ESR or EPR: Electron Spin Resonance, also known as Electron Paramagnetic Resonance, is a spectroscopy technique used to study the molecules with unpaired electrons. When a magnetic field is applied to such an electron, it exerts a torque on the dipole moment of the electron (the dipole moment of the electron arises from the intrinsic angular momentum, or “spin” of the electron). This torque causes the splitting of the otherwise sharp spectral lines associated with the principal quantum number n into multiple closely spaced lines associated with the spin quantum number, specifying the orientation of the electron in the space (Zeeman Effect). When microwaves are applied to such a system, a microwave photon gets absorbed by the electron, causing the transition among two spin quantum states, satisfying the resonance condition. It helps in the determination of Lande’s g-factor by measuring the field and the frequency at which resonance occurs, which in turn gives information about the nature of the atomic or molecular orbital containing the unpaired electron.

5. Radio Astronomy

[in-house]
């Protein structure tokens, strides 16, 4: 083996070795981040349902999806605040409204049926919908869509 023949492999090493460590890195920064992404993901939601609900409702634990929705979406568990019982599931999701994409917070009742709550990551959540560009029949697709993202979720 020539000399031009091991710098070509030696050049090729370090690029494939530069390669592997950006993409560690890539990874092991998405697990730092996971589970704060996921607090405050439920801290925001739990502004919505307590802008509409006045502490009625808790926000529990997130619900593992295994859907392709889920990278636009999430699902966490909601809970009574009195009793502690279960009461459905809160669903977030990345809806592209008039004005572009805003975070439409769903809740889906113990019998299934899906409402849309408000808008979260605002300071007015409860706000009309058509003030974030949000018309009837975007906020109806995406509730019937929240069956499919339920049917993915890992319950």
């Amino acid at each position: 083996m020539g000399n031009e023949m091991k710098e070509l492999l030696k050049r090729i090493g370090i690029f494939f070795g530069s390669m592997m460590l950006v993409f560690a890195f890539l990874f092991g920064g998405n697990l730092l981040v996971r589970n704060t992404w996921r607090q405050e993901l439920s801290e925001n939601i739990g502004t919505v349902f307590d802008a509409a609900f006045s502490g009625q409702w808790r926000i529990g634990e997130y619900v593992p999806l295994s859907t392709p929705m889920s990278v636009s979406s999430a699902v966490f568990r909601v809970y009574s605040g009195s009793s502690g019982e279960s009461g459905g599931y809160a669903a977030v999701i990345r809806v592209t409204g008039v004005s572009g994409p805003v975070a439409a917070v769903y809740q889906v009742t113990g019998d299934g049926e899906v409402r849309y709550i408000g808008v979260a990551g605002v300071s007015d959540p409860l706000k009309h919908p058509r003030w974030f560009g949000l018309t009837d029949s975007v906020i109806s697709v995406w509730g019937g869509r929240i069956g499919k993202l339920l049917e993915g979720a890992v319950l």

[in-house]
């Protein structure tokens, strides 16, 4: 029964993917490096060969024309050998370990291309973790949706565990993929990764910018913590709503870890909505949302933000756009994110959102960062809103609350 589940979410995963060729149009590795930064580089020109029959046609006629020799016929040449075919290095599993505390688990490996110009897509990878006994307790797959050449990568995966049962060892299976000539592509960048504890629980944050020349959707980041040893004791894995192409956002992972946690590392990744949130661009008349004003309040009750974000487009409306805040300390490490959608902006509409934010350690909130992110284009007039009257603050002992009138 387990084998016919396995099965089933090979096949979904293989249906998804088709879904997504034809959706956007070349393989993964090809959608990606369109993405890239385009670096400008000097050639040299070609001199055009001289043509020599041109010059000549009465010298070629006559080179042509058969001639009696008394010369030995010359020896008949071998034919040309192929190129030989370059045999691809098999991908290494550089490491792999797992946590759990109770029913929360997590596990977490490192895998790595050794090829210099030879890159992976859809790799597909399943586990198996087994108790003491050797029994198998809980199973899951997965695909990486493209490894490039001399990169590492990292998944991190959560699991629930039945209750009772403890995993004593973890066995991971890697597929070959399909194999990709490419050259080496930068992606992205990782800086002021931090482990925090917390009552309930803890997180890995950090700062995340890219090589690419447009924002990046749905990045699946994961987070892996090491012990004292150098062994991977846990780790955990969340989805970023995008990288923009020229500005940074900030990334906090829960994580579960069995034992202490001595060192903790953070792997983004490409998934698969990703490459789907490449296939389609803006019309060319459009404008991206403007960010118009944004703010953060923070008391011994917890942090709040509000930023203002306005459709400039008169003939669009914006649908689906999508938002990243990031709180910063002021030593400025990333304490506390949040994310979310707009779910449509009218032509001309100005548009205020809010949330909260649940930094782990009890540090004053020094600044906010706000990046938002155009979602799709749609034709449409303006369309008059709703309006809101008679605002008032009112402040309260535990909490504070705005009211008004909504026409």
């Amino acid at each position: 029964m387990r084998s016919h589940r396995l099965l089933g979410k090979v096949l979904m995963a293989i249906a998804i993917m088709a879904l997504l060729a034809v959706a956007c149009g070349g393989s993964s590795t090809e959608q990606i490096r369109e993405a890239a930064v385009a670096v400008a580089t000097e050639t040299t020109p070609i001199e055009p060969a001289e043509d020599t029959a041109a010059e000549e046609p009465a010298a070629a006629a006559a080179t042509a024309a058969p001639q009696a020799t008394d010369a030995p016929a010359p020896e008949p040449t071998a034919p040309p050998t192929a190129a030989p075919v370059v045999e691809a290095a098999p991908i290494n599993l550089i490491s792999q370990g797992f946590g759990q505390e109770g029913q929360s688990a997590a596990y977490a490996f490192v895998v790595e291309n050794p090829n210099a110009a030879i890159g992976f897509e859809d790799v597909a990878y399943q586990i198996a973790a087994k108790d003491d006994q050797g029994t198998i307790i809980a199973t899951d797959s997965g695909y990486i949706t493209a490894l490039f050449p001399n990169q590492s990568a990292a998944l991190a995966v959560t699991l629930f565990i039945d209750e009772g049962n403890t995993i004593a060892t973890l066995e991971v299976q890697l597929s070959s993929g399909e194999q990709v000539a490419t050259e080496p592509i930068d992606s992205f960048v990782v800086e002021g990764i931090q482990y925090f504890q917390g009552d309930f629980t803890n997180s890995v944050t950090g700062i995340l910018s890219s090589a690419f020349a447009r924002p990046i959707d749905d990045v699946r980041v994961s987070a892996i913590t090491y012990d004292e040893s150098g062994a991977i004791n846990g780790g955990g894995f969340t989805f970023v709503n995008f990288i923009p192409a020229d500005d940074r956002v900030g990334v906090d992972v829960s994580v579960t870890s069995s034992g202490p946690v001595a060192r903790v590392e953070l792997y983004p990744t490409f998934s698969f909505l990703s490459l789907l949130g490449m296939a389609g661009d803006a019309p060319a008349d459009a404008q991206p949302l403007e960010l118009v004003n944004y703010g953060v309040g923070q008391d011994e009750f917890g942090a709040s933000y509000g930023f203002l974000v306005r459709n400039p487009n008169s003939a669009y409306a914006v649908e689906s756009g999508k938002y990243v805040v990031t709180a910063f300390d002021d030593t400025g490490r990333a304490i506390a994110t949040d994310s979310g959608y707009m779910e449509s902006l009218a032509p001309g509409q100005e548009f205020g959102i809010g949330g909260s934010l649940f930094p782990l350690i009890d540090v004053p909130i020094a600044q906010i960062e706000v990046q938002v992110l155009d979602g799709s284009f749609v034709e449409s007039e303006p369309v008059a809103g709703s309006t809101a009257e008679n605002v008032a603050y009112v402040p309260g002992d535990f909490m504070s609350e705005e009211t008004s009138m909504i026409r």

Since the dawn of human civilization, our ancestors were fascinated with the tiny sparkling objects present in the night sky, which we now classify as celestial objects (e.g., stars, planets, moons, asteroids, etc.). Thanks to microwave technology that we can widen the scope of our understanding, not only to the present but also to the past of our universe. Most of us are familiar with the static, or noise (black and white pixels dancing randomly), that we see on an analog tv screen when there is no specific signal coming through the dish antenna. On accounting for all the interferences that may occur in the atmosphere, a sizeable amount of the signal for which this static account is the electromagnetic waves that fall under the microwave region of the spectrum. What is the source of these microwaves? Well, it may surprise you, but some of that static is a picture of our newly born universe.